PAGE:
It all began in the summer of ’93 when I first watched the most amazing movie in the world, The Sandlot Kids.
Australian children always were and always will be so, so influenced by US culture. Children here love everything America. If you ask a child any question about the world, their answer will always be America. “Where is your dream holiday?” “What country does your story’s character come from?” and one I heard recently, “Where is Romania?”
This film was my favourite for many years, alongside many other US movies about kids playing sport (I’m not sure why, as they were always rather boyish films). Although I’m not sure if I was actually interested in the plot, or just Benny Rodriguez (in case you haven’t seen the film, he’s the tall, dark, brooding one in the back of the photo above). Everyone loved Benny.
Moving along. I remember a scene in the film, where a boy asked his friend:
You wanna s’more?
And his friend, Smalls, replied:
Some more of what?
Quite obviously, this joke flew right over my, and all my Australian peers’, heads. Whaatt? The kid was right! Some more what?
Many, many years later, when I was undertaking my teacher training during the Beijing Olympics, the school I was working at was holding an Olympic fun day. Every class had to represent a country, and much to my students’ delight, we got USA (the teacher too was in love with the States so she pulled a few strings). We spent the day doing American activities, making patriotic pinwheels and such. The teacher showed the children how to make s’mores. Oh! I finally understood the Sandlot joke, after all these years! We made the s’mores with Marie biscuits and they were nothing to write home about. I wanted a real one!
The reason why s’mores are not popular here is because the biscuits used, Graham Crackers, are not easily available. Which can be a nuisance, as so many sweet recipes I find online require Graham Cracker crumbs. What’s a lass to do?
I had had enough. I found this amazing recipe for s’more cups online and just had to make them, no matter what. I decided, well, a biscuit’s a biscuit. I have used Australia biscuits crumbs for baking before and they have turned out just fine. So I looked for images of these Graham Crackers and bought what I thought looked the most similar. Granita biscuits! Always a pleasure.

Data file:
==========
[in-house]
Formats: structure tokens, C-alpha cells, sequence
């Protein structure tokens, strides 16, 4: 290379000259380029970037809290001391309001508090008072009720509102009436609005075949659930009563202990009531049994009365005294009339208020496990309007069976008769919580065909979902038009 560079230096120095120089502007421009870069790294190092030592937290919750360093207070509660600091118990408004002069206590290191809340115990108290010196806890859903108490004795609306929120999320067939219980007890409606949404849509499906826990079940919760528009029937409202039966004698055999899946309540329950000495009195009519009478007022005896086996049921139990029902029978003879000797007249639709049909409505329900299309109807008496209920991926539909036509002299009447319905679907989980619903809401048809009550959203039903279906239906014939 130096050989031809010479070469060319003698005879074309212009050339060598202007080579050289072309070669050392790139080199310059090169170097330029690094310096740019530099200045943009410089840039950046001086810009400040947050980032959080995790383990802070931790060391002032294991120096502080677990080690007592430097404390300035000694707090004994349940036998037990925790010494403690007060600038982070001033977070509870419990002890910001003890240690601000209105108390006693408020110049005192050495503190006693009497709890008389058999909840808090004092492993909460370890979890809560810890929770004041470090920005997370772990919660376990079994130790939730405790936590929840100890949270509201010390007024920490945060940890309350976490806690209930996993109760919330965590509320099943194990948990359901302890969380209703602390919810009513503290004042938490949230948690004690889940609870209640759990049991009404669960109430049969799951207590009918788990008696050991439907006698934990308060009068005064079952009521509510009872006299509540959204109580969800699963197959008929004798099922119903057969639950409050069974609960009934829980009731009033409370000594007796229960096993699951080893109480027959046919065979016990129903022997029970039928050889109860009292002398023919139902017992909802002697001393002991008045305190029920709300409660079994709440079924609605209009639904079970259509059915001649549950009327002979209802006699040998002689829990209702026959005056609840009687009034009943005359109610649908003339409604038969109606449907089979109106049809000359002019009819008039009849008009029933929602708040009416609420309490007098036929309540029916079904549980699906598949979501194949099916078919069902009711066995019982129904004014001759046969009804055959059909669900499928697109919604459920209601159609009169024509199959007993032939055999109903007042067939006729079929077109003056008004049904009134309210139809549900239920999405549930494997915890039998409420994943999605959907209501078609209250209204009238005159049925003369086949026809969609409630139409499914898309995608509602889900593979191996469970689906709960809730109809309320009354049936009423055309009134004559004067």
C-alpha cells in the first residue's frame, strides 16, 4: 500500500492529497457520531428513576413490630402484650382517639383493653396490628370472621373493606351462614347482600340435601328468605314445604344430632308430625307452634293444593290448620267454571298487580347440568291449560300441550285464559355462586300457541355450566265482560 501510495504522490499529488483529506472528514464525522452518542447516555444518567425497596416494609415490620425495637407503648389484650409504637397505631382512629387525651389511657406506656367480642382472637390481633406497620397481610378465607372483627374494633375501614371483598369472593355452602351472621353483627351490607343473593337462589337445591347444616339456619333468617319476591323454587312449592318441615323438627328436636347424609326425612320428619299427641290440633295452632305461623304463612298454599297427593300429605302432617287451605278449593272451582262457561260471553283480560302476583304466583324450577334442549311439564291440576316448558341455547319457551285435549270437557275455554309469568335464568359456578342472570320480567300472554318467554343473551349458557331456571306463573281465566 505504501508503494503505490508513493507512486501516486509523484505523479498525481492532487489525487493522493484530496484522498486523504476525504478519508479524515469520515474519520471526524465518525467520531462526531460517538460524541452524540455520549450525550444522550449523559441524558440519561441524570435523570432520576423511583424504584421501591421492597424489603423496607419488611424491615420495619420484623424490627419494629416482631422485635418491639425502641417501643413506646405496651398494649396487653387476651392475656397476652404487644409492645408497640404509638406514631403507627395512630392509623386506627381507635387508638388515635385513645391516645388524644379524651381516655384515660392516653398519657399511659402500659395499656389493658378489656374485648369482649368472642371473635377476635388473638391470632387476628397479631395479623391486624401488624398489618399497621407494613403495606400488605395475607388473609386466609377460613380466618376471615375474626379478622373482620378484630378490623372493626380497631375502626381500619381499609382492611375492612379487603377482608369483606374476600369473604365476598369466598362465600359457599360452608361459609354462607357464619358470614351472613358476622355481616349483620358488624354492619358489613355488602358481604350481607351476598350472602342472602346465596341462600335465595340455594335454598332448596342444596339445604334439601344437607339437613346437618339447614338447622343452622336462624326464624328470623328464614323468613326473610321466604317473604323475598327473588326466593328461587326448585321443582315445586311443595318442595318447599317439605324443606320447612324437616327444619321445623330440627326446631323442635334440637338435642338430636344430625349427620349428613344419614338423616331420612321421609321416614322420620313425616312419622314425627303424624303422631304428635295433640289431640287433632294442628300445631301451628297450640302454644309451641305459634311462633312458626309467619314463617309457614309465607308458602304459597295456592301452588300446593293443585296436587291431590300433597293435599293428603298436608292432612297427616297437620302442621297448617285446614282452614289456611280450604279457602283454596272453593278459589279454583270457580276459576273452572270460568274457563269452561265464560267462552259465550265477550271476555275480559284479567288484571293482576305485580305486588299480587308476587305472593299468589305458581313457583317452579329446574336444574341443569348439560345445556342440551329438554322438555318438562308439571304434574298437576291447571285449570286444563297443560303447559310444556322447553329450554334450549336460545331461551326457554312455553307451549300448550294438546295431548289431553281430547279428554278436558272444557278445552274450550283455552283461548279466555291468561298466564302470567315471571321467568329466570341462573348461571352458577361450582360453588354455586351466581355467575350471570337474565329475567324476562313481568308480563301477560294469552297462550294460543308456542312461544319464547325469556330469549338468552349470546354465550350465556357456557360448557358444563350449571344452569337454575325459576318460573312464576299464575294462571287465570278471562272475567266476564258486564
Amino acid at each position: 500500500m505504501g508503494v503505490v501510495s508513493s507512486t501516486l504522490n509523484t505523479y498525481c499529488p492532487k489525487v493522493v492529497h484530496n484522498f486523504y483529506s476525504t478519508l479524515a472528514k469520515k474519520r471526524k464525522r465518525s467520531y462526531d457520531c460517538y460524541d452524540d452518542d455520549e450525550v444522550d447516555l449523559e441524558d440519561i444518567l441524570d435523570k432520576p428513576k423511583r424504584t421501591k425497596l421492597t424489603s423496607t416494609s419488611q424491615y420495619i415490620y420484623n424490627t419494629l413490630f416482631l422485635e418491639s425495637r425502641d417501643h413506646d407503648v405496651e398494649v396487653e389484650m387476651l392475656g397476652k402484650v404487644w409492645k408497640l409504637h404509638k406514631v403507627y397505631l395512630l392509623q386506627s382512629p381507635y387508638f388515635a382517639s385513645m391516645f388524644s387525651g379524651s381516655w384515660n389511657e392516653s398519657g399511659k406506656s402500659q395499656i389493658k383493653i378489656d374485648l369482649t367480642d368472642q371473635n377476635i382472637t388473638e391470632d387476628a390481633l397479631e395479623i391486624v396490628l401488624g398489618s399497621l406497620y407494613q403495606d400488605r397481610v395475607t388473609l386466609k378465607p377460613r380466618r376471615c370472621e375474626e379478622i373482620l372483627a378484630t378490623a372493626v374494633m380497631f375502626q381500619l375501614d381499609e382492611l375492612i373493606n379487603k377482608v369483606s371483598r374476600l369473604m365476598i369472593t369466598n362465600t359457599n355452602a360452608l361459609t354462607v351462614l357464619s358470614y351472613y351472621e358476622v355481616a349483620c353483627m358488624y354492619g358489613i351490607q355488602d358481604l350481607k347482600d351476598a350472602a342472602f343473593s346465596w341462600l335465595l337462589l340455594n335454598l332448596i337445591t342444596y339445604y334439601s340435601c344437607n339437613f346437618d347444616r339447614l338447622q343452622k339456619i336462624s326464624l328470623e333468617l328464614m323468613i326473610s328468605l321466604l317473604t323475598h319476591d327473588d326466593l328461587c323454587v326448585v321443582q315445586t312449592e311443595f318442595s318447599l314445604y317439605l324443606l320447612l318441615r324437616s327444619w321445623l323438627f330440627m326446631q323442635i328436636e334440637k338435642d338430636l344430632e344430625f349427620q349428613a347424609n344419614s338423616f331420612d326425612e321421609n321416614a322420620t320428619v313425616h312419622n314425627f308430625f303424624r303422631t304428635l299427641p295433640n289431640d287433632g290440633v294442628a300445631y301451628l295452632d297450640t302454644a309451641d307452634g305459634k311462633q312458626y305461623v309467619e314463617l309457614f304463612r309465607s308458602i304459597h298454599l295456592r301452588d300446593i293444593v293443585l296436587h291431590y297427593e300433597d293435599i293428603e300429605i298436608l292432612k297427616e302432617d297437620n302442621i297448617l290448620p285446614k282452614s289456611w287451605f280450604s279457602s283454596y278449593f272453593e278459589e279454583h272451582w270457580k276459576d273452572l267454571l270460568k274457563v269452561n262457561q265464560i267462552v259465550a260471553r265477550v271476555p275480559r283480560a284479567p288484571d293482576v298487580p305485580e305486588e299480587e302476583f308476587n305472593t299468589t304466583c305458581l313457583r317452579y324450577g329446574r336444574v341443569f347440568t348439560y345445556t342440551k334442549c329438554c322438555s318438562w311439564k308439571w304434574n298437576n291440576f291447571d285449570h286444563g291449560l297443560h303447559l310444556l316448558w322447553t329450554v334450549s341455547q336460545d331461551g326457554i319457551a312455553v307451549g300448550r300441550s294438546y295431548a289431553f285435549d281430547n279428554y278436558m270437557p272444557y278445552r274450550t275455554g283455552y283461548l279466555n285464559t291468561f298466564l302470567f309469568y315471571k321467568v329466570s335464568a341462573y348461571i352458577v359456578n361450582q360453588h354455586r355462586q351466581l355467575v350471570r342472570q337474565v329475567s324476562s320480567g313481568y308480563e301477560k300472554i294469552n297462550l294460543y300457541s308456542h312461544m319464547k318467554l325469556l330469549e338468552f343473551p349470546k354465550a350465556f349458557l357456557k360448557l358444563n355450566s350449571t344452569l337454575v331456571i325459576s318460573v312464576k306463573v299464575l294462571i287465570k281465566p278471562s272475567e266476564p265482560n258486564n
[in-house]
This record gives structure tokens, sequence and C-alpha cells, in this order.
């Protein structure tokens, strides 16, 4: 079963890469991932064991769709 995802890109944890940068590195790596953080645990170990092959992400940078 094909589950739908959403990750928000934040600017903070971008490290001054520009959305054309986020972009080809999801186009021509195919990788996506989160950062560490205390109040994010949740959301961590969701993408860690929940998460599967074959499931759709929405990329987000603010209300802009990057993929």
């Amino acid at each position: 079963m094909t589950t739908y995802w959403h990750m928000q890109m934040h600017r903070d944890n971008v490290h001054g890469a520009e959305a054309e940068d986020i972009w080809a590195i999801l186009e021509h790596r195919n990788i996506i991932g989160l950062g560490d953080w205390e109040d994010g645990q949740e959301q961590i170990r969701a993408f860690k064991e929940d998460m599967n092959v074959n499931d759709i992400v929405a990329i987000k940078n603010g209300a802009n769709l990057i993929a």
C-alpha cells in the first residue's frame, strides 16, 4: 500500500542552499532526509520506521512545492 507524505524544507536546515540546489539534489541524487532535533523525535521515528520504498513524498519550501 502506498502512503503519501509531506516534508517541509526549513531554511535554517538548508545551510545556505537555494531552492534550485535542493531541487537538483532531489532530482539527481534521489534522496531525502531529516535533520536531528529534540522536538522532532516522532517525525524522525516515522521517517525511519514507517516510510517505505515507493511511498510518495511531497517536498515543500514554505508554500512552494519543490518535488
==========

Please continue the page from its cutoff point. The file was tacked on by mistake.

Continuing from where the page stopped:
And at last, my S’more Cups were brought into existence in the land downunder. And they are so, so amazing. I’m not sure if my favourite part is the biscuity base, or the chocolate surprise in the middle.
Next time I’m in the States I’m buying Graham Crackers and making real s’mores.
- 8 Granita biscuits (or McVitie's Digestive biscuits)
- ¼ cup icing sugar
- 80g (2.8oz) unsalted butter, melted
- 100g (3.5oz) chocolate melts
- 12 large marshmallows (about 50g/1.8oz)
- canola spray
- Preheat oven to 180°C/350°F (fan-forced 160°C/320°F). Grease a 24-cup mini-muffin pan.
- Crush Granita biscuits in a food processor, or by placing them in a zip-lock bag and crushing them into fine crumbs. Combine in a small bowl with butter and icing sugar.
- Distribute the mixture evenly between the 24-cup pan. Press crumbs tightly with fingers and form shallow cups. Bake for 5 minutes. Allow butter to set if need be.
- Place one chocolate melt in each cup.
- Cut marshmallows in half crosswise using clean scissors dipped in cold water. Place each marshmallow, cut side down, on top the the chocolate-coated cups.
- Return to the oven for 2 minutes, or until marshmallows are softened slightly.
- Remove pan and let cool for 15 minutes. Place in the fridge for another 15 minutes.
- Remove cups from tin by gently prying a butter knife around each cup until loosened.
- Melt remaining chocolate in a small container or bowl. Dip the top of each marshmallow-coated cup into the melted chocolate. Return to the fridge to harden for about 15 minutes.